Wicked Wednesday again. School has been back in session for a couple of weeks in most places. Wickeds, what’s one memory of when you were in school that really sticks out for you? Good or bad, we want to know!
Barb: Goodness, so many memories. It’s hard to pick one. I’ll go one my friend Hilary tells about me. I think I remember it, though she remembers more vividly. When I was nine, in fourth grade, our teacher asked me to define a saucer. Without hesitating, I said, “It’s a small plate with an indentation intended for a cup.” She says she knew then I would be a writer! (Or maybe, as is a more accurate description, I would spend my life ‘splaining things to people.)
Edith: I love it, Barb! For me, so many goofy moments. When I crawled under the desks to get to the circle rug in first grade instead of going around. When I got hot and took off my petticoat, layering it over my dress instead, and walked home that way. When I showed up at the end of the last day of fifth grade, already knowing I would have Mr. Edward Aguirre for sixth, at his classroom, called, “See ya next year, Eddie!” and dashed away. When I got kicked out of senior year biology for knitting in class (well-deserved). It’s a wonder I ever matured…or have I? Nothing so profound as to predict I’d be a writer, although I was Cub Editor of our school newspaper, the Rampage, my freshman year in high school.
Liz: I’ve actually told this story at job interviews – in my junior year of high school, we had to write a paper about A Tale of Two Cities. Being geeky enough to enjoy that sort of thing, I put a ton of effort into my paper. I’d loved the book, so it was a fun project for me. I turned it in, sat back and waited for my A. When Sister Virginia passed the papers out, I had a C+. I was horrified – and angry. After class, I marched up to speak with her about it. Her response? “This was too well-written for your age group. I thought you’d copied it from the CliffNotes.” Needless to say, she changed my grade!
Edith: Don’t suppose she bothered to check the Cliff Notes and see that yours was completely different? What a nerve…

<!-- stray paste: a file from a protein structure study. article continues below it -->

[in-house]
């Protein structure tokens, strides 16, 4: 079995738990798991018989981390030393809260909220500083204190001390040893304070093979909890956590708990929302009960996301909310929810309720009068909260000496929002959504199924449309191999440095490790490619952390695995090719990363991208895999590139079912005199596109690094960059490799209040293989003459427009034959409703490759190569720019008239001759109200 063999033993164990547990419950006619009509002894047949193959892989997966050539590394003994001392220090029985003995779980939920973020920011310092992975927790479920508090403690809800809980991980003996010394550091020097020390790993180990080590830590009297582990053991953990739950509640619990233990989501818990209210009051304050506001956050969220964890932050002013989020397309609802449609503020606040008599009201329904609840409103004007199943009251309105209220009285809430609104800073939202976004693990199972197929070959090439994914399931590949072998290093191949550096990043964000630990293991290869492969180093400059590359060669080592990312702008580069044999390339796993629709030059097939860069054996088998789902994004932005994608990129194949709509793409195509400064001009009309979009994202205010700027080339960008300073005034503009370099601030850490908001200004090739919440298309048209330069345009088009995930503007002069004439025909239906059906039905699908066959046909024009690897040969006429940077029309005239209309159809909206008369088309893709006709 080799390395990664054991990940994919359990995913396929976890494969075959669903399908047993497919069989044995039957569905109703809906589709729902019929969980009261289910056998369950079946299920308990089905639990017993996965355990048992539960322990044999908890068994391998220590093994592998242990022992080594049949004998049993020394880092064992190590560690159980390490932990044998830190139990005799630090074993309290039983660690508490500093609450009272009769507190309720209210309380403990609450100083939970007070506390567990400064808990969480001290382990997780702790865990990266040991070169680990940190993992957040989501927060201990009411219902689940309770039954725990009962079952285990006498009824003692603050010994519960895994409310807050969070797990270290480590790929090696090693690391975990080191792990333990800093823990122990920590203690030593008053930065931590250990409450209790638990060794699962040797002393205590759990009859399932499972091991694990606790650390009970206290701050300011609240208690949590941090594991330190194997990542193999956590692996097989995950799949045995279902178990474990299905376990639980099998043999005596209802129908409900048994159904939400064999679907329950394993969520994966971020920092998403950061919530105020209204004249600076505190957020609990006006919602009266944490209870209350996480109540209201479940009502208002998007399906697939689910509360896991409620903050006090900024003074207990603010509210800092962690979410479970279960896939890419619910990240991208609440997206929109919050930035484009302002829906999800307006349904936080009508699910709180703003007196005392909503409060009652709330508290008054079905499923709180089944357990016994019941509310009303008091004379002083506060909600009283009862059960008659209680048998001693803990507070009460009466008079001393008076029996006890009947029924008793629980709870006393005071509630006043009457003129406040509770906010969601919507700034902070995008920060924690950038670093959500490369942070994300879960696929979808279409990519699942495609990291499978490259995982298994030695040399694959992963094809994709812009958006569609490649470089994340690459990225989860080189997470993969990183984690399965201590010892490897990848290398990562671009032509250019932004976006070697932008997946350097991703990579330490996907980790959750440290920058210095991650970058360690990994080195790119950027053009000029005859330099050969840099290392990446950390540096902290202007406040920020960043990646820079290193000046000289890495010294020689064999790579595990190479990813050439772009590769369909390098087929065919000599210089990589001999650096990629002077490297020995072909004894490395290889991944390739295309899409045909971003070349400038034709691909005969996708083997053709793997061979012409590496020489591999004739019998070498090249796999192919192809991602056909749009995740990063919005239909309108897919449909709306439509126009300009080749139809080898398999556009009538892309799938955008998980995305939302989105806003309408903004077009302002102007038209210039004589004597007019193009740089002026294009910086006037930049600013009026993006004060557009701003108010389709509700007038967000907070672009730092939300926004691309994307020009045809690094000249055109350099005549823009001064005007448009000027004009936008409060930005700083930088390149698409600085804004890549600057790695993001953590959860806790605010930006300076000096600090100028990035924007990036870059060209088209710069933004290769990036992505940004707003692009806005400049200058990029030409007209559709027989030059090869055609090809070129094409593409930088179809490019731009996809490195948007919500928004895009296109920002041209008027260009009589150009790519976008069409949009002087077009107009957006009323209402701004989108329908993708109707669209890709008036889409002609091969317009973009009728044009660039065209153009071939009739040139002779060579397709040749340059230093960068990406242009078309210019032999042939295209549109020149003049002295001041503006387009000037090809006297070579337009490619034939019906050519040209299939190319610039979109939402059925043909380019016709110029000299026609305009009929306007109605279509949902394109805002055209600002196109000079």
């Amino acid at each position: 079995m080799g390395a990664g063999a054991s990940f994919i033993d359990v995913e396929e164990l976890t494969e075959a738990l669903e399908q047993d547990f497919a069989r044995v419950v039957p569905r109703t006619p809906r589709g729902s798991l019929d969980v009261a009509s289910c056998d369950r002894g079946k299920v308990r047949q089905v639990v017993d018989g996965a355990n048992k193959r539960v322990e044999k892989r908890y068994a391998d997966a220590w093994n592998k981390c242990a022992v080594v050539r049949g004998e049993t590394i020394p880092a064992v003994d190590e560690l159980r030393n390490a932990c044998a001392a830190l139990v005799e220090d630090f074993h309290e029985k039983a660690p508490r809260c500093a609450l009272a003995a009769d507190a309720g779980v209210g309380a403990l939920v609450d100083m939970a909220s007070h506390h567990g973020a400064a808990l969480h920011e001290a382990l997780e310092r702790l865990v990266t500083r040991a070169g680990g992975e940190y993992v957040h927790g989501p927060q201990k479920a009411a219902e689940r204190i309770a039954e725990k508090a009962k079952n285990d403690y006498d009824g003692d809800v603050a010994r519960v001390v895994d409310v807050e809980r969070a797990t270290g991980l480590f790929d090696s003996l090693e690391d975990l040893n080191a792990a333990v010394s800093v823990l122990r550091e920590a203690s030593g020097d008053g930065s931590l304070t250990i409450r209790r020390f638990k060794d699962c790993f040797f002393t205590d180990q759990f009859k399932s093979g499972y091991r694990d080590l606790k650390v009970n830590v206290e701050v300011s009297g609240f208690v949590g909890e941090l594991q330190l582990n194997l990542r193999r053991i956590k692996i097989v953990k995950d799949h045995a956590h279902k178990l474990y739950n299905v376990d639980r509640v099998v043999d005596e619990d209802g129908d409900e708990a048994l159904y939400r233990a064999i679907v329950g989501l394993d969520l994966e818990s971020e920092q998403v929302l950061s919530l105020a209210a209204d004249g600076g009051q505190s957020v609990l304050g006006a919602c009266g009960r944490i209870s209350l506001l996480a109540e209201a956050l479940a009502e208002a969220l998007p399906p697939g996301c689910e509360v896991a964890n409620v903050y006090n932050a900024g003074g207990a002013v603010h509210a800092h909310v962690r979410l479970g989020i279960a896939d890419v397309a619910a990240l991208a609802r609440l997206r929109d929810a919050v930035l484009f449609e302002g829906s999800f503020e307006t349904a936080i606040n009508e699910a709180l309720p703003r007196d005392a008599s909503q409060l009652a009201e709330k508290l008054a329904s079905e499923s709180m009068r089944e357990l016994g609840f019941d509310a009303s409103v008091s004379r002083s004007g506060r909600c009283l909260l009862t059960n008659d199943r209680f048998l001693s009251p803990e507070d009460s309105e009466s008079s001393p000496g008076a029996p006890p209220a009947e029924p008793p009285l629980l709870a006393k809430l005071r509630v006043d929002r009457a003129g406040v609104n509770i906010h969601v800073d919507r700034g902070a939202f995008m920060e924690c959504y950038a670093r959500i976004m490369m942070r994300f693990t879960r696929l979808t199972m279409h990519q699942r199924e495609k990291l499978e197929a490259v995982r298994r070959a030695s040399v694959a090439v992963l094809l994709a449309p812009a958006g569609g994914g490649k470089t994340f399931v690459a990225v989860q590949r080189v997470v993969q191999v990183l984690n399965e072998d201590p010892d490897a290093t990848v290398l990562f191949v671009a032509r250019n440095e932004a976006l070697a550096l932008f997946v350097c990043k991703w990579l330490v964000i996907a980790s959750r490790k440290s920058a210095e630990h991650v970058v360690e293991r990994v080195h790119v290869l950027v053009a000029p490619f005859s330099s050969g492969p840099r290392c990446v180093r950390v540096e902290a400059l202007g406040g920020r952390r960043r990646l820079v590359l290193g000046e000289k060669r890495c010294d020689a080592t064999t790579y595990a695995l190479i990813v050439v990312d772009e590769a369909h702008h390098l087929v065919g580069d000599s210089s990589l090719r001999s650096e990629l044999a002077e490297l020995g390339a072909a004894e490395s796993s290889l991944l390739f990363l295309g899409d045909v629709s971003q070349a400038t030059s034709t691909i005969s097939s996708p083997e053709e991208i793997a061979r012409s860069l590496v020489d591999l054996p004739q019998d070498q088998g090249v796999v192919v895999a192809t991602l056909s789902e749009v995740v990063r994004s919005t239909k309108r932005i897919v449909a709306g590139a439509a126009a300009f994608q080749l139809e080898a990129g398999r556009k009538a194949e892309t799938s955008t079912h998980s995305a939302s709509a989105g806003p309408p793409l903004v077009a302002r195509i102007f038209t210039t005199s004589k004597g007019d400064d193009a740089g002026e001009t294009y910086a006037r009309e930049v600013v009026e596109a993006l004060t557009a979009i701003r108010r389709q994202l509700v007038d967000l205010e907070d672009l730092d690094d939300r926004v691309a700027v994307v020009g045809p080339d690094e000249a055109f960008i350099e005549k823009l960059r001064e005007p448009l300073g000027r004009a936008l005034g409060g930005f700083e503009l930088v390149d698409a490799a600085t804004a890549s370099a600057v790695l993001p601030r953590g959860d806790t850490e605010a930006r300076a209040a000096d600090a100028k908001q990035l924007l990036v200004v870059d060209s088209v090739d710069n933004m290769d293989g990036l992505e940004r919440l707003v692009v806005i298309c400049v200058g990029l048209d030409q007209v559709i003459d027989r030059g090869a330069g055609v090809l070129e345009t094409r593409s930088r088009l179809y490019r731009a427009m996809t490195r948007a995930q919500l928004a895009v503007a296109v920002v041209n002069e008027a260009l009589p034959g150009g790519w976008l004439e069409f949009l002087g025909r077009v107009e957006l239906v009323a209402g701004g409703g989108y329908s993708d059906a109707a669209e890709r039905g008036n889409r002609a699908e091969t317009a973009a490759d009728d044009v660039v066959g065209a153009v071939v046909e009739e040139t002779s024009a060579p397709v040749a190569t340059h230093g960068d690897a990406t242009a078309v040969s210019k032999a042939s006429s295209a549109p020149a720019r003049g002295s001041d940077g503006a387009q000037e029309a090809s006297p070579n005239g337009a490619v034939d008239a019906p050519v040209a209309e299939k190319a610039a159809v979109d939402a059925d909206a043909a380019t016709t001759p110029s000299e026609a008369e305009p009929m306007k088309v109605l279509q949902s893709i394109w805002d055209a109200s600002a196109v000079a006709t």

Julie: Love these memories. And Edith, what a cutie you were! School memories are such a sorted lot. Some good, some bad. I remember trying out for the 9th grade play. I’d never done it before, but just thought I might like it. Plus I liked the drama kids. I was (am still, to a degree) very shy, so it took everything to sign up. Plus, it was for a musical, and my second grade teacher had already told me I couldn’t sing, and I’d believed her. (Still do, probably why I am such a champion for the kids in my life.) Anyway, I did the reading, and the director (English teacher by day) said “that was pretty good, Hennrikus. Would have been better if I could have heard you!” I blushed beet red, stammered, and didn’t get in the show. I did work backstage on costumes, but the theater bug was delayed until my senior year, when I volunteered to assistant direct. I’ve been in love ever since.
Jessie: Like Julie, I was extremely shy and for me, school required a lot of energy to endure. One of my most vivid memories is of my first day of first grade. My teacher noticed a child had scribbled with crayon on the walls of the in-class bathroom. When no one confessed she said we would all have to take turn scrubbing it off. Faced with the threat, a skinny boy with curly hair admitted he did it. The teacher dragged him to the front of the class, yanked down his pants, exposing his bare bottom to us all and spanked him until he howled. I never did get so I liked school.
Sherry: Oh, Jessie that is awful! My second grade teacher should have retired. She’d leave our room for prolonged periods and fall asleep. One day we were standing in line to have our papers graded and she fell asleep. We stood and stood until my best friend Betty picked up a wooden ruler and whapped it down on the wooden desk. Our teacher woke with a start but Betty didn’t get in trouble.
Readers: What’s your vivid school memory? Do tell!